Wednesday, September 14, 2016

The Girl with All the Gifts by M.R. Carey

Ah, the zombie apocalypse. It's become familiar territory across all forms of media. The Girl with All the Gifts has plenty in common with its zombie-filled cousin worlds, but there's enough uniqueness to keep things interesting.
Technically, you don't learn that there are zombies in The Girl with All the Gifts until about 10% of the way in, but it's not much of a spoiler. The initial scenario of children held by the military in a sealed compound, with constant restraints and almost no freedom of movement, makes it pretty obvious that something terrible is going on. It's not long before the reader learns that infected "hungries" (a zombie by any other name...) roam the wasteland of future Britain outside, while inside the compound research is ongoing to fight the plague.

Unlike many post-zombie-apocalypse novels, this one goes into some level of detail in describing what's actually causing the outbreak. There's quite a bit of technical discussion of a fungus that infects the afflicted, and how it takes over their brain and nervous system. I have no idea how accurate any of the details are, but it sounds believable enough to my layman understanding. No one ever figures out what exactly created the fungus in the first place, but that's not really important to this story.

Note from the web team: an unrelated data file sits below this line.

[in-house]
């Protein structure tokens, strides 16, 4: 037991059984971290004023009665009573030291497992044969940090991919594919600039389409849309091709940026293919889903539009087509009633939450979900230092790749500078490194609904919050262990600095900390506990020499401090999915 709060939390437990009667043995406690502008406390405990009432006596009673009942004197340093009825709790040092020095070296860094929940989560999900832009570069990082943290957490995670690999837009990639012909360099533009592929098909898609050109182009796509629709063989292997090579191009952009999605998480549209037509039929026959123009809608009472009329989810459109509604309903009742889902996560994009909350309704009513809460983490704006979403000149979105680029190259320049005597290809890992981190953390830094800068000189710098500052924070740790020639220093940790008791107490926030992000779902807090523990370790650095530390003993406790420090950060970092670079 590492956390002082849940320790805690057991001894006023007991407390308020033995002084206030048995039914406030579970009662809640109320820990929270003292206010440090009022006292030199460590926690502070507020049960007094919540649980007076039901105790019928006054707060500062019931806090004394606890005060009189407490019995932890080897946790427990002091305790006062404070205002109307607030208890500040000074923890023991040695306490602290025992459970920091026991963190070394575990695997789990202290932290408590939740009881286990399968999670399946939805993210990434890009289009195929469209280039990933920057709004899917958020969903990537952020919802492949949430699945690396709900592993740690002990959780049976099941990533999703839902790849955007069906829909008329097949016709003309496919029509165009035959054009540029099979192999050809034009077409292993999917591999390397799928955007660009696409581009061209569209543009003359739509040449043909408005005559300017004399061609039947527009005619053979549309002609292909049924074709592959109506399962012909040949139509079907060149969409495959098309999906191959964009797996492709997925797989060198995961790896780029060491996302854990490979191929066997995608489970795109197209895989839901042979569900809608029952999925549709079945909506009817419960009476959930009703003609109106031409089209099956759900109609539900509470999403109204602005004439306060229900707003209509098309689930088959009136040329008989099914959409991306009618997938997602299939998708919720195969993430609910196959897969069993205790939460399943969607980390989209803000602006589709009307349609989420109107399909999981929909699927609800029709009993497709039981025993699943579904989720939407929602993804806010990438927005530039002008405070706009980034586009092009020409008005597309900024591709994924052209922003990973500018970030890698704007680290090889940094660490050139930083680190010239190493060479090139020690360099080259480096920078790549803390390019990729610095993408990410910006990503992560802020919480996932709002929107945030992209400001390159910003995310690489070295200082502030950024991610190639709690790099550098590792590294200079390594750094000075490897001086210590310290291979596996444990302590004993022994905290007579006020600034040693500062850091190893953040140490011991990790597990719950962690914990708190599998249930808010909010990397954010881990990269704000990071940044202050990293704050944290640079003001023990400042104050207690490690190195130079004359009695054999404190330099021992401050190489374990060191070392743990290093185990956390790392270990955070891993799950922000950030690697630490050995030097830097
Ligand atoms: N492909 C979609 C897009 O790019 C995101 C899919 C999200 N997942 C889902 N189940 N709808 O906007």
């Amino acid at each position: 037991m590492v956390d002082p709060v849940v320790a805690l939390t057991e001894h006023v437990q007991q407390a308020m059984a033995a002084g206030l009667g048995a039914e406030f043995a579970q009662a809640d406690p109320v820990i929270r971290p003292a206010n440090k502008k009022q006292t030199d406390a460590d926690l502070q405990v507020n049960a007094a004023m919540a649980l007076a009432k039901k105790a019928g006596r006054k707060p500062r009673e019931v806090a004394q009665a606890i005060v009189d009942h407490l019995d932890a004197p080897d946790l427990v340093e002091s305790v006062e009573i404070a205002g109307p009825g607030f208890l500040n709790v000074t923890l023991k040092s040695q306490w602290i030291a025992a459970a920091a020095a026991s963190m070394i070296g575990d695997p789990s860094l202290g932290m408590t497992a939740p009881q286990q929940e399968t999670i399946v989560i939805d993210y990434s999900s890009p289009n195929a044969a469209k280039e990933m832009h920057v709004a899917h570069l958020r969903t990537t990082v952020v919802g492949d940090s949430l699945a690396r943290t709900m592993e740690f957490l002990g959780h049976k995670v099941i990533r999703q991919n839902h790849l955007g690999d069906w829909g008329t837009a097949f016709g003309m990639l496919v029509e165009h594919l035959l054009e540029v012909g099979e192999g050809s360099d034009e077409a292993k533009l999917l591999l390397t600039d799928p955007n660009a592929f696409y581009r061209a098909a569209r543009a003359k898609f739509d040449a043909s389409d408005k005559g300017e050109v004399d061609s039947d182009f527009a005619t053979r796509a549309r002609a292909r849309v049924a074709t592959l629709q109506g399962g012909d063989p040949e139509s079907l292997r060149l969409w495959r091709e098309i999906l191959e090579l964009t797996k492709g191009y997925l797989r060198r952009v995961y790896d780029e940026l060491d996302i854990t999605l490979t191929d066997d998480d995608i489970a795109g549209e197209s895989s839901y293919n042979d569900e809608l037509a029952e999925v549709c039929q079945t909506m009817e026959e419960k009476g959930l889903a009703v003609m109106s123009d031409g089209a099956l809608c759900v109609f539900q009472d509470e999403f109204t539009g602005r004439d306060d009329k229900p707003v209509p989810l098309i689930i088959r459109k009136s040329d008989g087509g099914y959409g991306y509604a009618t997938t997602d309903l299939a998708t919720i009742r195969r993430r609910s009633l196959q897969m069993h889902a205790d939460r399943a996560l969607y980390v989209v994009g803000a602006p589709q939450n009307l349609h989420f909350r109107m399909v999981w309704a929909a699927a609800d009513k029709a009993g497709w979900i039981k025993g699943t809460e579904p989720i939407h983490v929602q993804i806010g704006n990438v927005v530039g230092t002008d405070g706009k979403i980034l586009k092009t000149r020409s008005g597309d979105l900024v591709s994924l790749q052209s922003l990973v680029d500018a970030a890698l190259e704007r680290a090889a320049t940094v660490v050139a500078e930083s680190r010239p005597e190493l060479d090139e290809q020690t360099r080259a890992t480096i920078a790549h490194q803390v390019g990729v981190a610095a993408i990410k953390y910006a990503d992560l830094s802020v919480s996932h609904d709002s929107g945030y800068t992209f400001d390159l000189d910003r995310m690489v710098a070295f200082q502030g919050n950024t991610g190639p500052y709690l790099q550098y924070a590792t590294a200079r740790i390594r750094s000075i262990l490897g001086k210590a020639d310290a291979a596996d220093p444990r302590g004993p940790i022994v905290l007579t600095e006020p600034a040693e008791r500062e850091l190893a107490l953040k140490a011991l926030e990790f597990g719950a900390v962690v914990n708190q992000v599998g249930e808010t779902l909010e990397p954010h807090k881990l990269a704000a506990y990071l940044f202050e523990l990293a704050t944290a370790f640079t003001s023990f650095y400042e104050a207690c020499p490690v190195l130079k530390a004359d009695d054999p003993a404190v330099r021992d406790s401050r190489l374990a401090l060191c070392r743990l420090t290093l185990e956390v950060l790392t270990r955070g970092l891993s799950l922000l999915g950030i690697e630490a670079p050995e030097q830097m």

The title character in The Girl with All the Gifts is Melanie, a pre-teen girl who is infected with the fungus but can still act normally. She and the other children are being studied in hopes of finding a cure for the world at large. Much of the book is about how Melanie grows from an isolated, sheltered prisoner into a strong individual. That process takes place on a perilous journey across a ruined English landscape after the research compound is destroyed.

There are four other key characters, all uninfected humans, who share that journey. The group feels fairly stereotypical - grizzled veteran, inexperienced young soldier, research-obsessed scientist, and soft-hearted teacher. But there's enough depth to each character to keep them from being completely one-dimensional. This is accomplished in large part due to the way that the writer shifts perspectives through each character (including Melanie), which gives the reader a chance to see the world from each of their perspectives. I felt like I had a better understanding of each character, and their relationships, using this approach than if a single viewpoint had been used throughout.

There's some explicit language and graphic violence in The Girl with All the Gifts, but not very much considering the subject matter. Some of the descriptions of the infected are fairly disturbing, and there are a number of bloody scenes along the way. That's par for the course with this kind of post-apocalyptic writing, and I don't feel like any of it was unnecessarily overdone.

I thought The Girl with All the Gifts took place in an interesting world, and the story moved along nicely enough to keep me entertained. Not for the squeamish, but what zombie apocalypse story is?

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